Behavioral economics affect our decisions about money: Part 3

Understanding the psychology of financial behavior can improve our overall financial health.

Behavioral economics is basically about trying to better understand why people make certain choices and in turn what can be done to improve those choices. The first article observed the concept that the more a consumer understands their financial decision-making, the better they can adjust their lifestyle choices to create a healthy financial future. The second article shared solutions to behavioral challenges.

Michigan State University Extension offers these additional behavioral economic concepts adapted from the NeighborWorks Delivering Effective Financial Education for Today's Consumer workshop:

  • Appealing to the right identity. Most of us see ourselves as having different roles or identities such as parent, sibling, worker, poor, woman, etc. We may make different choices in the same situation when we consider our different “identities.”
  • Short-term timeframe. Getting something in the short-term is much more powerful than waiting for a future pay-off.
  • Mental accounting. This happens when we compartmentalize money into separate categories. We have different tendencies to save or spend from different mental accounts. We might be good about not spending the rent money, but will blow “found” money on a night out.
  • Lotteries. For many people there is something exciting about a chance to win, especially if it’s a big potential payoff. It’s interesting that some people may respond more to lottery-style bonuses than if the company provides matching funds.
  • Influence of Peers. People are more influenced by peers than by “experts.” This means information discussed in small groups is more effective than one-on-one meetings. Peer pressure, in a positive way, can help us learn from others and change our behaviors when we know other people have done so too.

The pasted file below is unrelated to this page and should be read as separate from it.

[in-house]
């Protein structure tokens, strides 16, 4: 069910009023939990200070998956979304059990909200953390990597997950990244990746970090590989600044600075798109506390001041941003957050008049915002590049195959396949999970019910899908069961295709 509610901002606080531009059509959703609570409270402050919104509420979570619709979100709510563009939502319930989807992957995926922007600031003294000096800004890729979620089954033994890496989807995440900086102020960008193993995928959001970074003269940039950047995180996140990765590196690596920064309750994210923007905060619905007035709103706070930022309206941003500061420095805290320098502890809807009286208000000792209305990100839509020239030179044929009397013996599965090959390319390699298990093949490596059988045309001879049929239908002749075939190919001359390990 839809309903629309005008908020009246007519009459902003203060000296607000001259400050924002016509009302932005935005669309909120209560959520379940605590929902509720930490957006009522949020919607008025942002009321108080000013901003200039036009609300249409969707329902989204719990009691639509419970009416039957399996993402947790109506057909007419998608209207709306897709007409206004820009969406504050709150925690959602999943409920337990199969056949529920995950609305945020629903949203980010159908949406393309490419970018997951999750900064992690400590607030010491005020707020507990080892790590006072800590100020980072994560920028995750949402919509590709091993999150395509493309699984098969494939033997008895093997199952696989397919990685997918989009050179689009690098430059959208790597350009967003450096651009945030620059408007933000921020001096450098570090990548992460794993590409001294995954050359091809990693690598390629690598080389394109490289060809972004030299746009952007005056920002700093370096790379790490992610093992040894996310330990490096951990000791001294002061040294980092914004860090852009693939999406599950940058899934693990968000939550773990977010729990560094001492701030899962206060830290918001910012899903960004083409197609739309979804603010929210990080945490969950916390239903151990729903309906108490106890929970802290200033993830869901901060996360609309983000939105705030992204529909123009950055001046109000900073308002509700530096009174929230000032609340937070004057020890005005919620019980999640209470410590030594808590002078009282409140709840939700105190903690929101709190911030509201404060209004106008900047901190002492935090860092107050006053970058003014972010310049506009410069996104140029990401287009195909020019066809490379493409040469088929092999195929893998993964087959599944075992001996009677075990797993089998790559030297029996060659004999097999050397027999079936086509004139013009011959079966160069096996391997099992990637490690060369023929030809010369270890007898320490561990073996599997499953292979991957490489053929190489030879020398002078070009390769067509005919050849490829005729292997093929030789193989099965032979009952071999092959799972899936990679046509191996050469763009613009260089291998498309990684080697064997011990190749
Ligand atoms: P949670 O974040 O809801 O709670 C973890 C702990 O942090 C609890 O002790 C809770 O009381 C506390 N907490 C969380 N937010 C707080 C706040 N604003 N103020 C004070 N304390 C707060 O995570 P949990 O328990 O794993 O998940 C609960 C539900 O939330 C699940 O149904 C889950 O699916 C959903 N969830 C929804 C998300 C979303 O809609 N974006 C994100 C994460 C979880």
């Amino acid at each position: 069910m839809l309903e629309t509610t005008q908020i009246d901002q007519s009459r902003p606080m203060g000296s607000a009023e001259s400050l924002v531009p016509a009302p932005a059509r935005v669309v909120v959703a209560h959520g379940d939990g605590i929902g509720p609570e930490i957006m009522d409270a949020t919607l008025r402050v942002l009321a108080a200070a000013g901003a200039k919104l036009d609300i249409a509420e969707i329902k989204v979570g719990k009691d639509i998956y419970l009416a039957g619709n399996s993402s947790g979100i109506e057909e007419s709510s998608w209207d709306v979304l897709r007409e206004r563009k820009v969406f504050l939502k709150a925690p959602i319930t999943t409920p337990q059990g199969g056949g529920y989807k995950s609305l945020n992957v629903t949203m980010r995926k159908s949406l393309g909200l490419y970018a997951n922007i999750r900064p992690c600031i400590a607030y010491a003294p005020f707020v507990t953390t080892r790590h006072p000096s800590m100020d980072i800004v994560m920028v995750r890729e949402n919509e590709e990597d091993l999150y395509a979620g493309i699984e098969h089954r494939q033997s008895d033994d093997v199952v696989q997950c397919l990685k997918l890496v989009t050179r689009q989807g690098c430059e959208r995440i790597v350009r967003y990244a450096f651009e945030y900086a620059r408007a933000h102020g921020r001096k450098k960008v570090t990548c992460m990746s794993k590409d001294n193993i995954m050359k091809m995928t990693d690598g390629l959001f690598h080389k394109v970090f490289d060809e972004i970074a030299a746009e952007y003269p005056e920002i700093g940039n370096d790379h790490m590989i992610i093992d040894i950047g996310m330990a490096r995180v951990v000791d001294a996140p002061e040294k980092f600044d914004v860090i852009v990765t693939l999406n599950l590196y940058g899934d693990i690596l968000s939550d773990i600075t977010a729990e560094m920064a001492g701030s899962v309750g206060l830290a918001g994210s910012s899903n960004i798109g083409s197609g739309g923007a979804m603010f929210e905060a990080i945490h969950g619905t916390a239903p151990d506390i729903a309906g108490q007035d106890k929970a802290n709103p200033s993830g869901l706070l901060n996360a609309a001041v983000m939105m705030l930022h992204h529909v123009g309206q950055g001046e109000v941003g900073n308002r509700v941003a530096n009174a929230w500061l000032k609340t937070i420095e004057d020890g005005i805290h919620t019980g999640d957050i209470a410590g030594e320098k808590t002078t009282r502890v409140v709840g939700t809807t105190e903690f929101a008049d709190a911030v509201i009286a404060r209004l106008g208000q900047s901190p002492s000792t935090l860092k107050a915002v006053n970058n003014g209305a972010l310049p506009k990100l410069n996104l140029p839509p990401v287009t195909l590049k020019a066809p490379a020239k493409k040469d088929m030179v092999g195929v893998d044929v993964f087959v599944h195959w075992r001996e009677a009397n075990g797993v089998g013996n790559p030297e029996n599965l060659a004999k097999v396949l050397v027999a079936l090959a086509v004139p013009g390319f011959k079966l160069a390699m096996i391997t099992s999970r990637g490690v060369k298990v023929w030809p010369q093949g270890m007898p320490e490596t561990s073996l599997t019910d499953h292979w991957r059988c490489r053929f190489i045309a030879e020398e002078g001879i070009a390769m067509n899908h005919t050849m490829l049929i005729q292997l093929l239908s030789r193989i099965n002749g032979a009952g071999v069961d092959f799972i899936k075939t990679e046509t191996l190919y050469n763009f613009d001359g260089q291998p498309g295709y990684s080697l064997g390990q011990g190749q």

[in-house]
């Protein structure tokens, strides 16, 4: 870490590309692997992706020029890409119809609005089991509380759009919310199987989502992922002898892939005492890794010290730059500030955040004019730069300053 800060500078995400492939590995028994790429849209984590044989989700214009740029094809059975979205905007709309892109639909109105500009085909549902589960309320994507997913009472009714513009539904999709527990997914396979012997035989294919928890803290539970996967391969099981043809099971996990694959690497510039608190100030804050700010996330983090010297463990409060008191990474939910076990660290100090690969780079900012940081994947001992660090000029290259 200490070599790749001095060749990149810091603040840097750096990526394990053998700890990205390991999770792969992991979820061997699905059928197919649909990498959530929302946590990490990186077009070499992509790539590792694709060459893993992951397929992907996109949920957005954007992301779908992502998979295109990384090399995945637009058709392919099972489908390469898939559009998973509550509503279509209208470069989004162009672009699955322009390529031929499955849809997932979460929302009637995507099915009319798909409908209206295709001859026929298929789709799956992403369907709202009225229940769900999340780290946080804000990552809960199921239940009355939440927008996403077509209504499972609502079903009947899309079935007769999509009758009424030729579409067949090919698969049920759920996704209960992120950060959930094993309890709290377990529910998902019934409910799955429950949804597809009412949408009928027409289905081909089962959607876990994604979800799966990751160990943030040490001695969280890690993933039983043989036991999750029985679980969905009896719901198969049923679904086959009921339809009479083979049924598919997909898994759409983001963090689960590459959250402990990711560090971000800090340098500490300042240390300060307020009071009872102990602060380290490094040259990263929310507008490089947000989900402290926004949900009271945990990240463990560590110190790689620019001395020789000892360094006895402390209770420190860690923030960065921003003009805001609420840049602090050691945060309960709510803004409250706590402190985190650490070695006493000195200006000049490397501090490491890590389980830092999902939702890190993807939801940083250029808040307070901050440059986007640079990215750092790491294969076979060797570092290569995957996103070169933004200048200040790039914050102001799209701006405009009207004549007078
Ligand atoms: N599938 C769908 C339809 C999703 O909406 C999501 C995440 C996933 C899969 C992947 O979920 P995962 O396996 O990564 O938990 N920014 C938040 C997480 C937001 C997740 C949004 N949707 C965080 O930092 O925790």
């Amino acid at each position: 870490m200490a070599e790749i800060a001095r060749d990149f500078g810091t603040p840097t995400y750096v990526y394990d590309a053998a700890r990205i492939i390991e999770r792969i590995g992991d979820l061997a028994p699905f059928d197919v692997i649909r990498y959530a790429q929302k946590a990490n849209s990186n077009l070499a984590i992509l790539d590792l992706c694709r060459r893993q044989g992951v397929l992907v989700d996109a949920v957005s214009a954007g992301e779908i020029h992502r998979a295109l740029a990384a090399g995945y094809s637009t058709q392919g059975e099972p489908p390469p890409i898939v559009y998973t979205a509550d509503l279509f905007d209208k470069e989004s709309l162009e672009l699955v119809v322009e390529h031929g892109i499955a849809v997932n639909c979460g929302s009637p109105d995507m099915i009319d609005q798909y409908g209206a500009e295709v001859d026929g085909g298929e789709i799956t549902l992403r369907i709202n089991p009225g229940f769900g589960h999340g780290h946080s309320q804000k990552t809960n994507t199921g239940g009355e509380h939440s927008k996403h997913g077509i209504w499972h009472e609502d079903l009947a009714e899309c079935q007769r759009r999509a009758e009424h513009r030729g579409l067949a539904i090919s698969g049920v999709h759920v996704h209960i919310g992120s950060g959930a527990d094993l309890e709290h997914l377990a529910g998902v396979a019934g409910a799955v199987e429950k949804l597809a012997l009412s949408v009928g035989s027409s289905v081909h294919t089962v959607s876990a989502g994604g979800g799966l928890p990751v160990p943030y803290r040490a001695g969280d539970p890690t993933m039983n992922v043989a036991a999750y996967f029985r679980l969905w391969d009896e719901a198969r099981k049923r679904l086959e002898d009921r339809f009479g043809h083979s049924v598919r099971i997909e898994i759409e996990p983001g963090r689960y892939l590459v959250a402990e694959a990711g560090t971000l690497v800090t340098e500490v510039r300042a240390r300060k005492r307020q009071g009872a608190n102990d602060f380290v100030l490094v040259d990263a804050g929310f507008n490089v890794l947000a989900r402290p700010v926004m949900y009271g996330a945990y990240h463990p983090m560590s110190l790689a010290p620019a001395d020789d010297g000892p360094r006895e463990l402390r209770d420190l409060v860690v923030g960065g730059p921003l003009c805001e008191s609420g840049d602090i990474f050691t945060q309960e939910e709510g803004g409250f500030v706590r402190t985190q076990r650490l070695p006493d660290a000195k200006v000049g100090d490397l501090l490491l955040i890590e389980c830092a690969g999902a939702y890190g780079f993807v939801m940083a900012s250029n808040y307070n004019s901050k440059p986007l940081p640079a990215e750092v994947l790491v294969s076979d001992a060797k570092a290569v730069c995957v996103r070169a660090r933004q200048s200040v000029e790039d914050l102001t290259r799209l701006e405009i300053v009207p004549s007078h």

• The best of intentions. Most of us know that long-term goals are important, but what’s happening right in front of us is quite powerful. It may be hard to save money when the local department store is having yet another big sale!
  • Mental load. In an unfamiliar, uncomfortable or stressful situation we have fewer mental capabilities to process information, so we don’t necessarily make the best decisions. We become more influenced by the situation rather than our knowledge and experience.

Michigan State University Extension offers solutions to these behavioral puzzles. We can overcome the identity challenge if we set money goals. Putting them in writing and posting them on the refrigerator or bathroom mirror can help us focus on what’s important rather than be influenced by a night out with friends or what our extended family says we should do. Creating a written spending plan and reviewing it weekly can help us remember that it’s important to enjoy today but also to take action to reach our long-term goals. A written spending plan makes it easier to have a positive plan for “found money,” be choosy about how we spend our “fun money” and remind us that it is effective even if we just take small steps toward our financial goals. Taking a money management class goes a long way to gaining practical knowledge from peers. And when we are simply overwhelmed by too many choices or are feeling pressured, we can say “I’ll have to think about it” or walk away and take a breath.

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